Guided anisotropic diffusion aims to improve semantic segmentation predictions by filtering the class probabilities yielded by a fully convolutional network. It is less adequate to correct for large classification mistakes, as opposed to non-local methods such as Dense CRF, but it leads to smoother predictions with more accurate edges. It can also be easily extended for any number of guide images by increasing the number of images considered in Eq. (4). The pseudocode for the GAD algorithm can be found in Algorithm 1. As mentioned in the original anisotropic diffusion paper, the algorithm is unstable for \(\lambda > 0.25\) when using 4-neighborhoods for the calculations. For more information the reader can refer to the mathematical derivations presented in Aubert and Kornprobst (2006) and Perona and Malik (1990).

Fig. 2
figure 2

Results of guided anisotropic diffusion. Edges in the guide image (a) are preserved in the filtered image (b). c–f show results using different numbers of iterations

GAD parameters are tuned visually by performing anisotropic diffusion on guide images from the dataset. Each parameter offers different trade-offs:

  • K allows us to choose the magnitude of gradients that should be considered as edges (and therefore diffusion should be restricted at that point).

  • A larger number of iterations N allows for the diffusion to mix pixel values at longer ranges (the “receptive field” radius is equal to the number if iterations).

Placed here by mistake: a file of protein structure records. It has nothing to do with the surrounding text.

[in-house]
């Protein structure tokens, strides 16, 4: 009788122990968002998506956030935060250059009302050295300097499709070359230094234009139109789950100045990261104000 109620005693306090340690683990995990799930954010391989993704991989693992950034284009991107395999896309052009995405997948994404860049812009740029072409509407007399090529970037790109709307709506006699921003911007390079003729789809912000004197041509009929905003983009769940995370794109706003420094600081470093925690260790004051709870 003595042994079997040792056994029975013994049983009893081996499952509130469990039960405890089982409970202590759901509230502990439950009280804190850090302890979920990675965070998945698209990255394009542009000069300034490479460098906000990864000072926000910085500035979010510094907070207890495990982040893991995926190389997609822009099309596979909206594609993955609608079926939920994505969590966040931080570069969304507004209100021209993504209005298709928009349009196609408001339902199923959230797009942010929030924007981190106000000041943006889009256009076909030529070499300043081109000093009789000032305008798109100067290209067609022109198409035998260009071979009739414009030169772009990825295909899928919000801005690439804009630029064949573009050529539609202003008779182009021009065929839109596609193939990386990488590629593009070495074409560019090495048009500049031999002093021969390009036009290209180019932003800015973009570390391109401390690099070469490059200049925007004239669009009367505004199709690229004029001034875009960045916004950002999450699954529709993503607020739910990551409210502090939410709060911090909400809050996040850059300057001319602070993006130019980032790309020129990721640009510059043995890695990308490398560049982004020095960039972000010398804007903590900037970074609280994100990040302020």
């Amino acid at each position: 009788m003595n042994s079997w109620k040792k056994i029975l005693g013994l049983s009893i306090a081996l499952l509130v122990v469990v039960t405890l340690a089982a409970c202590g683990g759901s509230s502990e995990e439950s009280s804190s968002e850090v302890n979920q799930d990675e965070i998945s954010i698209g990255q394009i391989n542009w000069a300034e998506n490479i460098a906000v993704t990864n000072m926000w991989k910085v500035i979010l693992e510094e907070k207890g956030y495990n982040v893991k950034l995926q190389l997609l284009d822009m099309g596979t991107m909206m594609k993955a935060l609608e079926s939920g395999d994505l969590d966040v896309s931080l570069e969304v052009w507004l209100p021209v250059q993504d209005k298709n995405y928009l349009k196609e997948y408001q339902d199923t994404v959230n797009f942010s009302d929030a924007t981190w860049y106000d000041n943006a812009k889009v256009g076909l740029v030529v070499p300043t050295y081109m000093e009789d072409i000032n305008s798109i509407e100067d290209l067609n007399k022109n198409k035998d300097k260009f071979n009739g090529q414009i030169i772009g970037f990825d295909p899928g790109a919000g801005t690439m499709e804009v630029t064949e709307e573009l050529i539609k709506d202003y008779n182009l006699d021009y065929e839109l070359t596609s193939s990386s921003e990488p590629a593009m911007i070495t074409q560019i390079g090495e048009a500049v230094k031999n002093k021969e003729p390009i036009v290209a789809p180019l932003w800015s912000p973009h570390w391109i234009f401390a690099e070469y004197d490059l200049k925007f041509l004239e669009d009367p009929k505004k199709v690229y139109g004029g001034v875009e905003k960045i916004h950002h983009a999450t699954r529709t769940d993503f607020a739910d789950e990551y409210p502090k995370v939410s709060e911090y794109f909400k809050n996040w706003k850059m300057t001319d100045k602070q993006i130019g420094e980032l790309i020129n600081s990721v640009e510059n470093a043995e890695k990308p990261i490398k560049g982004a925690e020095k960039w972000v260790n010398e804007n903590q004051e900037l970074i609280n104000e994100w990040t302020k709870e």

• If \(\lambda \) is set closer to 0 the algorithm approaches the continuous time solution of the equations, at the cost of diffusion speed. This has not been observed to improve results as long as \(\lambda \) is kept below the threshold of stability at \(\lambda =0.25\).

In the following sections, we show two ways to use GAD in approaches to learn to perform semantic segmentation with imperfect labels. First, we address in Sect. 3.2 the inaccurate labelling problem with an iterative data cleansing scheme. Second, in Sect. 3.3 we explore another use-case and use GAD to learn to segment changes from classification labels only.

Iterative training scheme

The first use-case we investigate for deploying GAD tackles the type of label noise present in parcel-based change detection datasets where pixel labels are generated from vector data . It is challenging due to its spatial structure and correlation between neighbors. In the taxonomy presented in Frénay et al. (2014) and Frénay and Verleysen (2014), this type of label noise would be classified as “noisy not at random” (NNAR). NNAR is the most complex among the label noise models in the taxonomy. This is the classification applied to noise when the samples that are mislabelled are not randomly dispersed, and the type of noise is also not random. For labels generated from parcel polygons, label noise will be concentrated around region boundaries and the type of noise will be defined by the classes of the imaged objects. In the case of HRSCD, most errors can be attributed to one of the following reasons: the available information is insufficient to perform labelling, errors on the part of the annotators, subjectiveness of the labelling task, and temporal misalignment between the databases used to create the HRSCD dataset.

Fig. 3
figure 3